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What is lipid profile? The lipid profile is a blood test done to assess the status of fat metabolism in the body and is important in heart disease. This includes measuring lipids (fats) and its derivatives known as lipoproteins. Lipoproteins are compounds containing fat and proteins and include free cholesterol, cholesterol esters, triglycerides, phospholipids and apoproteins. Which biochemical markers are used? The blood is analysed by the laboratory to determine the levels of: Total cholesterol Triglycerides HDL (high density lipoprotein) cholesterol LDL (low density lipoprotein) cholesterol Serum VLDL (very low density lipoprotein) cholesterol Total cholesterol comprises all the cholesterol found in various lipoproteins such as high-density lipoproteins (HDL), low-density lipoproteins (LDL), and very low-density lipoproteins (VLDL). A total cholesterol test is a rough measure of all the cholesterol and triglycerides in the blood. Triglycerides are neutral fats found in the tissue and blood. Triglycerides containing lipoproteins may also contribute to the disorders related to coronary heart disease. Persons with high triglycerides often have other conditions, such as diabetes and obesity, that also increase the chances of developing heart disease. The main function of HDL is to help soak up excess cholesterol from the walls of blood vessels and carry it to the liver, where it breaks down and is removed from the body in the bile. It is thus called good cholesterol as persons with high levels of HDL may have a lower incidence of heart disease. LDL contains the greatest percentage of cholesterol and is responsible for cholesterol deposits on the walls of the artery resulting in coronary artery disease. LDL is thus known as the bad cholesterol. VLDL stands for very low density lipoprotein. VLDL contains the highest amount of triglyceride. VLDL is considered a type of bad cholesterol, because it helps cholesterol build up on the walls of arteries. Normal VLDL cholesterol level is between 5 and 40 mg/dL. The cholesterol/HDL ratio is derived by dividing the total cholesterol by the HDL. This ratio helps in assessing the risk of heart disease in individuals. What are the desirable lipid profile values? Lipid profile values can be evaluated from the table below: Adult values Cholesterol Triglycerides HDL-cholesterol LDL-cholesterol Desirable <200 mg/dl <150 mg/dl 60 mg/dl 60-130 mg/dl Borderline 200-239 mg/dl 150-199 mg/dl 35-45 mg/dl 130-159 mg/dl High risk 240 mg/dl 200-499 mg/dl <35 mg/dl 160-189 mg/dl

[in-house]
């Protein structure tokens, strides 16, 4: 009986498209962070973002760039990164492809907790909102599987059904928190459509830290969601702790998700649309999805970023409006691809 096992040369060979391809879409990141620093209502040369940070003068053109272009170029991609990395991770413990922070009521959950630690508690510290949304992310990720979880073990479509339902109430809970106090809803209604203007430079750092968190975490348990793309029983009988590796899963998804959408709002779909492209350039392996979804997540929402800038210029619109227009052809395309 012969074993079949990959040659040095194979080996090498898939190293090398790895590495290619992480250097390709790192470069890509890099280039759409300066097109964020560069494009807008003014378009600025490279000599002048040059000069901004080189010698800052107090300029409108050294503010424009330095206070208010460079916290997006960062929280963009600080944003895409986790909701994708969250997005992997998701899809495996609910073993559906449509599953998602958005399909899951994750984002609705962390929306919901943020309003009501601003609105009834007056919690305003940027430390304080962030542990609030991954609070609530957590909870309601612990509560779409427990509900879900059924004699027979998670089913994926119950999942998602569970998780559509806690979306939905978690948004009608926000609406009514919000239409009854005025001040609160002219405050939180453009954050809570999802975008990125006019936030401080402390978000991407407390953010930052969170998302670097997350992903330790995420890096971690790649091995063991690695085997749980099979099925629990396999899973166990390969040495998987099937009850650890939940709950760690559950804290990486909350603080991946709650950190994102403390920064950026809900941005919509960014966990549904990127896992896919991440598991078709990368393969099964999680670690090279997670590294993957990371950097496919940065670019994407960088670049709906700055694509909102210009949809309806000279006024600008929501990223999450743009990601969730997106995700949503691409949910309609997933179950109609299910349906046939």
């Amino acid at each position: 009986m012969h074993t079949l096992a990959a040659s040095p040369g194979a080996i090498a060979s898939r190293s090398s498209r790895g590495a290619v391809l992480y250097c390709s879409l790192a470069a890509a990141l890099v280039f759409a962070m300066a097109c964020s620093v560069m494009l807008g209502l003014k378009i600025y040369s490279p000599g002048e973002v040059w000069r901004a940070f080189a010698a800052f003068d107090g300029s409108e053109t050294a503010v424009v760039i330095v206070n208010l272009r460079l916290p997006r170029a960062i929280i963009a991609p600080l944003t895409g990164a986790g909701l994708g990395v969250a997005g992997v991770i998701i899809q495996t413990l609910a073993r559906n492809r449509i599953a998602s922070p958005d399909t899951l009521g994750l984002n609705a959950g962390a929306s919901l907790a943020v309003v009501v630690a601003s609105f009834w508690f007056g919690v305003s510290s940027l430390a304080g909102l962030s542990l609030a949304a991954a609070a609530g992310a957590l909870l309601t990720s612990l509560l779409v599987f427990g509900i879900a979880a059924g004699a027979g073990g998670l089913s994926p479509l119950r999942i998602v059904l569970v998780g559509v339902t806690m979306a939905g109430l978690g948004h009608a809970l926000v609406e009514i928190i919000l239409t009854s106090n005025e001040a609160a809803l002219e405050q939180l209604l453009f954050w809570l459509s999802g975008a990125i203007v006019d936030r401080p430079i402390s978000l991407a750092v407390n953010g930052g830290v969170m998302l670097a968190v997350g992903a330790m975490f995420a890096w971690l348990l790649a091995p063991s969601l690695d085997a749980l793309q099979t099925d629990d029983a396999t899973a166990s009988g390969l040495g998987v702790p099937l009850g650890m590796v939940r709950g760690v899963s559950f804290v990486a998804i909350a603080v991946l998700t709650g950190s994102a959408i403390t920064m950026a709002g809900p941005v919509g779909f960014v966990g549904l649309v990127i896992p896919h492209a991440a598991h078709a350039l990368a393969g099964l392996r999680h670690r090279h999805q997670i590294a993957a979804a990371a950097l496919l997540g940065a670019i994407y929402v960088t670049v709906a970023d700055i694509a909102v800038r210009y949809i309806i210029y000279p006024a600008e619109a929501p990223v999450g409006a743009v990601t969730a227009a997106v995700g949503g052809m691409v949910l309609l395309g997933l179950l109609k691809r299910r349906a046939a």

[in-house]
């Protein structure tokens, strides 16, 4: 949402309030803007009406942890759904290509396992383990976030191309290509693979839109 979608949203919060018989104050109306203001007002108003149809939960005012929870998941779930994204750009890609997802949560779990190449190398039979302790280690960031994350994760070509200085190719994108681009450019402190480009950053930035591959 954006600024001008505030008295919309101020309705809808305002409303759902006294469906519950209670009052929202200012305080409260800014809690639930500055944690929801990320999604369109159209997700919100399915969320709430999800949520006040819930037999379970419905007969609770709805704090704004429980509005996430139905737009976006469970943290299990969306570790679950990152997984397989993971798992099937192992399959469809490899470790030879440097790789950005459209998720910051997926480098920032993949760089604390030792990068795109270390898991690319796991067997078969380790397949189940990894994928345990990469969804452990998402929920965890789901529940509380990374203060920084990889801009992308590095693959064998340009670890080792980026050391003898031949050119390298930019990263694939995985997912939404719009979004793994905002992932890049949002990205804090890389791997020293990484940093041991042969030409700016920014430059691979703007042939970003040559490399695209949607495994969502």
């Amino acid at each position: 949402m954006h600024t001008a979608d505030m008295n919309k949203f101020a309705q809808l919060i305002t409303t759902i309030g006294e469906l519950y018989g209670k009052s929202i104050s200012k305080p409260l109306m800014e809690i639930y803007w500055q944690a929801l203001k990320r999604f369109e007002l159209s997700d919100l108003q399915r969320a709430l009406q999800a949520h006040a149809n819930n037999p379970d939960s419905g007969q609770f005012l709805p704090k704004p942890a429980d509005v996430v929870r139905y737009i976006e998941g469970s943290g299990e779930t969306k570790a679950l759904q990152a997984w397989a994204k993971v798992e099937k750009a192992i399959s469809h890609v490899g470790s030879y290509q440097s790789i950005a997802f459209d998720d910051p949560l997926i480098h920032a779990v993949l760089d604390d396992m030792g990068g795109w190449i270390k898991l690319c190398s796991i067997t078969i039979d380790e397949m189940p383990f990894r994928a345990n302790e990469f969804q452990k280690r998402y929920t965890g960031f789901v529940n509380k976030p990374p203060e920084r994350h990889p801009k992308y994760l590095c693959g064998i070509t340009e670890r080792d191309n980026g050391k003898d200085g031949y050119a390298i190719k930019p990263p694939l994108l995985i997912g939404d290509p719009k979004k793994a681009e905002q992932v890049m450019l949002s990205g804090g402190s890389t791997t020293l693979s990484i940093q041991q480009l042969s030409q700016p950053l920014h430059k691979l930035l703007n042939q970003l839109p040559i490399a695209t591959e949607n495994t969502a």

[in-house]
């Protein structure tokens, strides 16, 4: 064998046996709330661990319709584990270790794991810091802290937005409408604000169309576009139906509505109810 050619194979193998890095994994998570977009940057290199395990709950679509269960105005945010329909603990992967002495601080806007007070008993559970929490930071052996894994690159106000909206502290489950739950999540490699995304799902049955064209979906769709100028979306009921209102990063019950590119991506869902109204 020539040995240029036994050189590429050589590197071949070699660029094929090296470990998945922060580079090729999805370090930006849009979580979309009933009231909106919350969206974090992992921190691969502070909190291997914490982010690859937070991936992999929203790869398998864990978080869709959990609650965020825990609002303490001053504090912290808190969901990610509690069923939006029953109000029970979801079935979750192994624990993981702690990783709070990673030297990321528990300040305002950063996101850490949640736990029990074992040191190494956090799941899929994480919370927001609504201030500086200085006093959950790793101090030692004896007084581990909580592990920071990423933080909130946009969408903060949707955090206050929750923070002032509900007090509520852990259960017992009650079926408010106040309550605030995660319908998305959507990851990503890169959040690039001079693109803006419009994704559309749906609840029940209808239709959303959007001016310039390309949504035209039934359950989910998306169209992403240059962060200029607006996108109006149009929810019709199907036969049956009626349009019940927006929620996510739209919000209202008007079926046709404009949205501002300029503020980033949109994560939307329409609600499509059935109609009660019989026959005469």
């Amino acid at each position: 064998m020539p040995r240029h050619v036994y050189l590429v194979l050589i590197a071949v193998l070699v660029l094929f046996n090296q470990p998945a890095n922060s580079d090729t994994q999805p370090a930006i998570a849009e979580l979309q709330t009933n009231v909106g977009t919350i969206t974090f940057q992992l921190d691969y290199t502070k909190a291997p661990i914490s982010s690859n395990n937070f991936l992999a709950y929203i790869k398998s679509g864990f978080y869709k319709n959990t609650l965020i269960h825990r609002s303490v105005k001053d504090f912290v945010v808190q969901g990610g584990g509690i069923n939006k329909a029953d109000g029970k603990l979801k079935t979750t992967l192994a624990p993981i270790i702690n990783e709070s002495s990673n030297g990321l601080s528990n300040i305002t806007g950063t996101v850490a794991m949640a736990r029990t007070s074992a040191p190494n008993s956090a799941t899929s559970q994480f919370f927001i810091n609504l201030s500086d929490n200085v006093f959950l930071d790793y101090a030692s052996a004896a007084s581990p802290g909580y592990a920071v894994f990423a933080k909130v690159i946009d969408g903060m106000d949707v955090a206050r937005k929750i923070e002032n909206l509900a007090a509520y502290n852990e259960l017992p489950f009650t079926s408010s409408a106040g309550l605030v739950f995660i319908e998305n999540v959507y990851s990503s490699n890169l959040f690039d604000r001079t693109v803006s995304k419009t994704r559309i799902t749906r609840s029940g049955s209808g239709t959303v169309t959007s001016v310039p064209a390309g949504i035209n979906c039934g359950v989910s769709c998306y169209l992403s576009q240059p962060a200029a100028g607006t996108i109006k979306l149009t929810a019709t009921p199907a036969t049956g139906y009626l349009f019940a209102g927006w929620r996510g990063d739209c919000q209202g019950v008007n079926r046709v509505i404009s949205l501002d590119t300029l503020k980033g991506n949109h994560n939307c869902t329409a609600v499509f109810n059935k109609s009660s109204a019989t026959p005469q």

What preparations are required? The patient needs to be fasting for 1214 hours before drawing the sample. He should also be on his normal diet pattern. Intake of alcohol on the previous night should be avoided. This fasting lipid profile may be helpful, in that the panel results will be free of the presence of chlyomicrons in the blood. What are the factors that affect lipid profile? Factors that affect an individuals lipid profile include: Age Sex Body weight Alcohol and tobacco use Exercise Genetic factors Medications Chronic disorders such as hypothyroidism, obstructive liver disease, diabetes, and kidney disease